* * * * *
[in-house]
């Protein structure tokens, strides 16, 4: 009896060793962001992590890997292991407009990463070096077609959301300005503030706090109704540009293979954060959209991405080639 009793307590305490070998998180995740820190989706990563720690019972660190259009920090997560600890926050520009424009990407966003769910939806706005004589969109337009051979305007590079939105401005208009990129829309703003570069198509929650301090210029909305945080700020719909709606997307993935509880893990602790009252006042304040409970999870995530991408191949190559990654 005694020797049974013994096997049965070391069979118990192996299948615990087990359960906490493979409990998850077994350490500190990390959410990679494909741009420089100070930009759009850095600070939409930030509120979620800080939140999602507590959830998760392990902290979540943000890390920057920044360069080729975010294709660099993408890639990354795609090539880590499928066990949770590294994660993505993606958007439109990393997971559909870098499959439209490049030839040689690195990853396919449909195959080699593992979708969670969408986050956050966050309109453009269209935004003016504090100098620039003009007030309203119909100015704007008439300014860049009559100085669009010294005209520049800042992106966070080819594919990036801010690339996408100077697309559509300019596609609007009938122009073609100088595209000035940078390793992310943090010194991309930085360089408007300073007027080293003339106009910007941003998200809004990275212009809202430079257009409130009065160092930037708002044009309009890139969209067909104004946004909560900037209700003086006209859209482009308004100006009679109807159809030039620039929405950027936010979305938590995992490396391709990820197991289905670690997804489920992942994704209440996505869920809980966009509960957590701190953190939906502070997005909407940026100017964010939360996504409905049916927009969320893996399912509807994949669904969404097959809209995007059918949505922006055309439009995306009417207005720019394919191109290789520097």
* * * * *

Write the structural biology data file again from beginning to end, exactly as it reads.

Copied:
[in-house]
């Protein structure tokens, strides 16, 4: 009896060793962001992590890997292991407009990463070096077609959301300005503030706090109704540009293979954060959209991405080639 009793307590305490070998998180995740820190989706990563720690019972660190259009920090997560600890926050520009424009990407966003769910939806706005004589969109337009051979305007590079939105401005208009990129829309703003570069198509929650301090210029909305945080700020719909709606997307993935509880893990602790009252006042304040409970999870995530991408191949190559990654 005694020797049974013994096997049965070391069979118990192996299948615990087990359960906490493979409990998850077994350490500190990390959410990679494909741009420089100070930009759009850095600070939409930030509120979620800080939140999602507590959830998760392990902290979540943000890390920057920044360069080729975010294709660099993408890639990354795609090539880590499928066990949770590294994660993505993606958007439109990393997971559909870098499959439209490049030839040689690195990853396919449909195959080699593992979708969670969408986050956050966050309109453009269209935004003016504090100098620039003009007030309203119909100015704007008439300014860049009559100085669009010294005209520049800042992106966070080819594919990036801010690339996408100077697309559509300019596609609007009938122009073609100088595209000035940078390793992310943090010194991309930085360089408007300073007027080293003339106009910007941003998200809004990275212009809202430079257009409130009065160092930037708002044009309009890139969209067909104004946004909560900037209700003086006209859209482009308004100006009679109807159809030039620039929405950027936010979305938590995992490396391709990820197991289905670690997804489920992942994704209440996505869920809980966009509960957590701190953190939906502070997005909407940026100017964010939360996504409905049916927009969320893996399912509807994949669904969404097959809209995007059918949505922006055309439009995306009417207005720019394919191109290789520097």